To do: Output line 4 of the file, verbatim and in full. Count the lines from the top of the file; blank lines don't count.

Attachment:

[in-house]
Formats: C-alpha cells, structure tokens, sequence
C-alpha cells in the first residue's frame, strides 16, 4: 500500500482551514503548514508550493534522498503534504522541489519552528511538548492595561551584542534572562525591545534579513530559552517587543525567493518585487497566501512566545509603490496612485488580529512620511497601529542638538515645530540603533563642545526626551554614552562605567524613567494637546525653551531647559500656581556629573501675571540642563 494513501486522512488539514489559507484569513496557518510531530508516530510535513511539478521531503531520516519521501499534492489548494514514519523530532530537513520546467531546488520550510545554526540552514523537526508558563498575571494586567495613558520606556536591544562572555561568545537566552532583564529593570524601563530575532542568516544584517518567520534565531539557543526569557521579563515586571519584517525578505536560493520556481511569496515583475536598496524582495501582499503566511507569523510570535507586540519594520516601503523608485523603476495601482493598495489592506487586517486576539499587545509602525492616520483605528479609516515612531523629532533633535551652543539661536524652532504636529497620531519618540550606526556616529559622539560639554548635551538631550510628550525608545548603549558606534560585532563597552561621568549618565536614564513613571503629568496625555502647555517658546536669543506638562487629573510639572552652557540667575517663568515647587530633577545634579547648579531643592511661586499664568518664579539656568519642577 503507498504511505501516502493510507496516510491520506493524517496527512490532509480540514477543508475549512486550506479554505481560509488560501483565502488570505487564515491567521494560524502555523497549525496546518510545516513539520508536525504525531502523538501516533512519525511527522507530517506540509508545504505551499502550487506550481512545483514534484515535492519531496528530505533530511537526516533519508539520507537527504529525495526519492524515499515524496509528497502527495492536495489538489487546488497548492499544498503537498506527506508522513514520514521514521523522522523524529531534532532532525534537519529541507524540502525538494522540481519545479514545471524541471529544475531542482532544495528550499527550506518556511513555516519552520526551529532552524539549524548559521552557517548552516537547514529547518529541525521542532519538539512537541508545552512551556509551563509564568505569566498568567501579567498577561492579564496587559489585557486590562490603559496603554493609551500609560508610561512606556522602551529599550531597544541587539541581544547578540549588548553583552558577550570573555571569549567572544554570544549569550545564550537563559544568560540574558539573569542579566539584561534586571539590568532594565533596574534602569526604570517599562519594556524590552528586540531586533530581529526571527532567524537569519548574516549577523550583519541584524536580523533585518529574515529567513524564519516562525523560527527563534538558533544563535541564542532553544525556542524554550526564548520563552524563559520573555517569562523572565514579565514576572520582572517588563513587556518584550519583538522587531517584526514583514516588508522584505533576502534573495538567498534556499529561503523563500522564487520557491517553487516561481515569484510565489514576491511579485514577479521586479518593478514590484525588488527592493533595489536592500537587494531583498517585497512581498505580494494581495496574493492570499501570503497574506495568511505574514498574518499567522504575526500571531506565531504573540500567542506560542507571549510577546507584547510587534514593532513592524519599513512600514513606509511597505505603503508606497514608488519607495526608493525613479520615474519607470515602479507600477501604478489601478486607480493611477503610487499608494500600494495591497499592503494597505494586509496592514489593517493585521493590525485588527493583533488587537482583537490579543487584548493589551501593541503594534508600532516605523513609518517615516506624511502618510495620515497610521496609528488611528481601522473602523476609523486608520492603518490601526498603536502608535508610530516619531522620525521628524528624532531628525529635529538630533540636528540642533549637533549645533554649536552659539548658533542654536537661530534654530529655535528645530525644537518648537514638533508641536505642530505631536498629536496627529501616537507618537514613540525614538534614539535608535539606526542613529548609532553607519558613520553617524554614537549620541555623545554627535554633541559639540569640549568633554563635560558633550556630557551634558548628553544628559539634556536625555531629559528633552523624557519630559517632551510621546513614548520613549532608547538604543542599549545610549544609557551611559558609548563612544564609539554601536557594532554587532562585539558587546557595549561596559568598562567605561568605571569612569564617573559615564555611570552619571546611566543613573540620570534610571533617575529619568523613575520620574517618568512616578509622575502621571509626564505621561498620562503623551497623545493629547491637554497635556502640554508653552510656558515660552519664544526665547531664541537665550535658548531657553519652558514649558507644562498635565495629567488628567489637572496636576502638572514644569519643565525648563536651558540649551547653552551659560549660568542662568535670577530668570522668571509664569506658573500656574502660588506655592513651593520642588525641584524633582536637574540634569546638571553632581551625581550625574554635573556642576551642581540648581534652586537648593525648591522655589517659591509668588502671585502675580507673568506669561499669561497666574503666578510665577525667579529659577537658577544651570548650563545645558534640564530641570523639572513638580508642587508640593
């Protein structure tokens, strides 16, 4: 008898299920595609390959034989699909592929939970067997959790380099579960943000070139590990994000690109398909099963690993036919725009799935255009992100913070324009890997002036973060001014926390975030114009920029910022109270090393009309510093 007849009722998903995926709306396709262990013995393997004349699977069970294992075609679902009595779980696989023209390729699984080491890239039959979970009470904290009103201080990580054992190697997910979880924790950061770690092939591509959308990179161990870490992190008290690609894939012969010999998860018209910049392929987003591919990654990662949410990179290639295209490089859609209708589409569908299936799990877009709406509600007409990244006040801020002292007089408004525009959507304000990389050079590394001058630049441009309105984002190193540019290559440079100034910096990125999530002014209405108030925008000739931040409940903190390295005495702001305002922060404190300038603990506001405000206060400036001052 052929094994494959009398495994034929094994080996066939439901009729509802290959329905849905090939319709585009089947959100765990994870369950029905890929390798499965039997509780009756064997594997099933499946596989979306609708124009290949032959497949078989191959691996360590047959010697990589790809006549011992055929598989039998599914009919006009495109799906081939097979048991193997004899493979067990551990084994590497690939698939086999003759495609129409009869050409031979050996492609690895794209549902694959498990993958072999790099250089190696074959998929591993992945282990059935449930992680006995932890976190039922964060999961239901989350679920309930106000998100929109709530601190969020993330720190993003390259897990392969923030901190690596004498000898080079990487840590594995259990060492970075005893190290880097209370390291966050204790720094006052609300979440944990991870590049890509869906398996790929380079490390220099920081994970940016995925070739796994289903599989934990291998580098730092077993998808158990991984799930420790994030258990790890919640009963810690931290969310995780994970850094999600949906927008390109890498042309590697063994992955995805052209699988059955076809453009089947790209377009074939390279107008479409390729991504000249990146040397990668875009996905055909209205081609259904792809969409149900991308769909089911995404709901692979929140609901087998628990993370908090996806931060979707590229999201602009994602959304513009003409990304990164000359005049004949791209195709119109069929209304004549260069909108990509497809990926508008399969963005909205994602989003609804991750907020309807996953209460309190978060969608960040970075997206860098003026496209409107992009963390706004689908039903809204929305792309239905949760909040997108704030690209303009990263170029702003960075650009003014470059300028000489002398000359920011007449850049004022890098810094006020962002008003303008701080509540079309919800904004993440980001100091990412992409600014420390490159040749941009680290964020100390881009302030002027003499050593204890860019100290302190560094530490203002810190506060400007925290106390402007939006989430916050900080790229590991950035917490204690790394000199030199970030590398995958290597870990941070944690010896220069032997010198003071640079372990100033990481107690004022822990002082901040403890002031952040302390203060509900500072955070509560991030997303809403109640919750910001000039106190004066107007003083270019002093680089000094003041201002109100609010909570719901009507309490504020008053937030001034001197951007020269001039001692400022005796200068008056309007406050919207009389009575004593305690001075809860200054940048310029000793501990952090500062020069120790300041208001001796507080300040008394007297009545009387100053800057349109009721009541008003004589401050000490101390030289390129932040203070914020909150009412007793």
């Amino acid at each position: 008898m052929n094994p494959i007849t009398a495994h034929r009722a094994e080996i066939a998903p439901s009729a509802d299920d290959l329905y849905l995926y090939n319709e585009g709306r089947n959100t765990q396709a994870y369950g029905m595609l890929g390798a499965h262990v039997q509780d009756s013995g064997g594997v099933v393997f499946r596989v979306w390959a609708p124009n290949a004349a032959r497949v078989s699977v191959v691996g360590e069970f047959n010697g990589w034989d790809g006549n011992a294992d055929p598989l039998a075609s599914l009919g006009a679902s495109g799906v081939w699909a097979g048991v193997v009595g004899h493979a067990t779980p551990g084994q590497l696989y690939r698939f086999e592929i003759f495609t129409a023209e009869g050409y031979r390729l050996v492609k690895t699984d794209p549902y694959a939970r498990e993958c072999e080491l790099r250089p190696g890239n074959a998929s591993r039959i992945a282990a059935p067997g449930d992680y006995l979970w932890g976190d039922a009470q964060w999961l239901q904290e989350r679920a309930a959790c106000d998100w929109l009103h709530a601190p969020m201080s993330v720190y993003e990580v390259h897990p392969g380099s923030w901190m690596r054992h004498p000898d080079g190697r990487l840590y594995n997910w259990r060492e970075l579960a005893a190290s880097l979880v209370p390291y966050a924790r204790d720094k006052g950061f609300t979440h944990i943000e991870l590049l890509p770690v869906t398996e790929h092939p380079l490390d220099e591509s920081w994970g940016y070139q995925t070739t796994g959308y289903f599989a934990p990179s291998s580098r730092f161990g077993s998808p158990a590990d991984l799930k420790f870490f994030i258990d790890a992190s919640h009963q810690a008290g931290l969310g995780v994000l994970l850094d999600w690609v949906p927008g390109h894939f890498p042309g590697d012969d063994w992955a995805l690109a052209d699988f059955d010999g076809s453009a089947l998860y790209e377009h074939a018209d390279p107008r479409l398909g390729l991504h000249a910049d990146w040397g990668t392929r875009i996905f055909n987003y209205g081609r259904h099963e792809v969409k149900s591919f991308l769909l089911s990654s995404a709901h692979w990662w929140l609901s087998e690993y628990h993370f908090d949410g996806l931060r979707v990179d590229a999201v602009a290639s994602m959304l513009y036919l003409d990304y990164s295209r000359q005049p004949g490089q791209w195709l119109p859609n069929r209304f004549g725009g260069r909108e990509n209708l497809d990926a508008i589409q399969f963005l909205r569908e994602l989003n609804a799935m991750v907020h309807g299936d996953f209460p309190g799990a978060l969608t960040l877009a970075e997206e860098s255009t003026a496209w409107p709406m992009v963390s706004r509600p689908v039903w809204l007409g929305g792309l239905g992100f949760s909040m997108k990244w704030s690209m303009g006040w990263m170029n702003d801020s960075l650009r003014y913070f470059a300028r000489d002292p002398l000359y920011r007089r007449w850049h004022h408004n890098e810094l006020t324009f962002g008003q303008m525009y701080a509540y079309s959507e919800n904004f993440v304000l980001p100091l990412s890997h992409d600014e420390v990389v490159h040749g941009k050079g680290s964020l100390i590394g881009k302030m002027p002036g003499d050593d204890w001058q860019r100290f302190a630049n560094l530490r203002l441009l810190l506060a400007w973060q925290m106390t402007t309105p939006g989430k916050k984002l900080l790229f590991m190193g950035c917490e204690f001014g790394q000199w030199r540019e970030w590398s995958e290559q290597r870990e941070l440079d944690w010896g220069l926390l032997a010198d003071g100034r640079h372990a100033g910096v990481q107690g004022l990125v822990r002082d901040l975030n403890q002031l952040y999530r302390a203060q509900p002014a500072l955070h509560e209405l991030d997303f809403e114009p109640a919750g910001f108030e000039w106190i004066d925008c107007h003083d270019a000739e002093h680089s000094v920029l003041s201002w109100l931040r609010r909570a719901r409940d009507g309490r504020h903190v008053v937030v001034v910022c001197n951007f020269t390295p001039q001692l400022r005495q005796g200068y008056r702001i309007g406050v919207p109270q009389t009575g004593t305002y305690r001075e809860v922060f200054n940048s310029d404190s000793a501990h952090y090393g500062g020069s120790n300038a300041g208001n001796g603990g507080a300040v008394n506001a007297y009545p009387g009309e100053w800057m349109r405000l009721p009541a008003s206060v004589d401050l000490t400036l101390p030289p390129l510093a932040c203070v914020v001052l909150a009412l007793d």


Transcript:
């Protein structure tokens, strides 16, 4: 008898299920595609390959034989699909592929939970067997959790380099579960943000070139590990994000690109398909099963690993036919725009799935255009992100913070324009890997002036973060001014926390975030114009920029910022109270090393009309510093 007849009722998903995926709306396709262990013995393997004349699977069970294992075609679902009595779980696989023209390729699984080491890239039959979970009470904290009103201080990580054992190697997910979880924790950061770690092939591509959308990179161990870490992190008290690609894939012969010999998860018209910049392929987003591919990654990662949410990179290639295209490089859609209708589409569908299936799990877009709406509600007409990244006040801020002292007089408004525009959507304000990389050079590394001058630049441009309105984002190193540019290559440079100034910096990125999530002014209405108030925008000739931040409940903190390295005495702001305002922060404190300038603990506001405000206060400036001052 052929094994494959009398495994034929094994080996066939439901009729509802290959329905849905090939319709585009089947959100765990994870369950029905890929390798499965039997509780009756064997594997099933499946596989979306609708124009290949032959497949078989191959691996360590047959010697990589790809006549011992055929598989039998599914009919006009495109799906081939097979048991193997004899493979067990551990084994590497690939698939086999003759495609129409009869050409031979050996492609690895794209549902694959498990993958072999790099250089190696074959998929591993992945282990059935449930992680006995932890976190039922964060999961239901989350679920309930106000998100929109709530601190969020993330720190993003390259897990392969923030901190690596004498000898080079990487840590594995259990060492970075005893190290880097209370390291966050204790720094006052609300979440944990991870590049890509869906398996790929380079490390220099920081994970940016995925070739796994289903599989934990291998580098730092077993998808158990991984799930420790994030258990790890919640009963810690931290969310995780994970850094999600949906927008390109890498042309590697063994992955995805052209699988059955076809453009089947790209377009074939390279107008479409390729991504000249990146040397990668875009996905055909209205081609259904792809969409149900991308769909089911995404709901692979929140609901087998628990993370908090996806931060979707590229999201602009994602959304513009003409990304990164000359005049004949791209195709119109069929209304004549260069909108990509497809990926508008399969963005909205994602989003609804991750907020309807996953209460309190978060969608960040970075997206860098003026496209409107992009963390706004689908039903809204929305792309239905949760909040997108704030690209303009990263170029702003960075650009003014470059300028000489002398000359920011007449850049004022890098810094006020962002008003303008701080509540079309919800904004993440980001100091990412992409600014420390490159040749941009680290964020100390881009302030002027003499050593204890860019100290302190560094530490203002810190506060400007925290106390402007939006989430916050900080790229590991950035917490204690790394000199030199970030590398995958290597870990941070944690010896220069032997010198003071640079372990100033990481107690004022822990002082901040403890002031952040302390203060509900500072955070509560991030997303809403109640919750910001000039106190004066107007003083270019002093680089000094003041201002109100609010909570719901009507309490504020008053937030001034001197951007020269001039001692400022005796200068008056309007406050919207009389009575004593305690001075809860200054940048310029000793501990952090500062020069120790300041208001001796507080300040008394007297009545009387100053800057349109009721009541008003004589401050000490101390030289390129932040203070914020909150009412007793």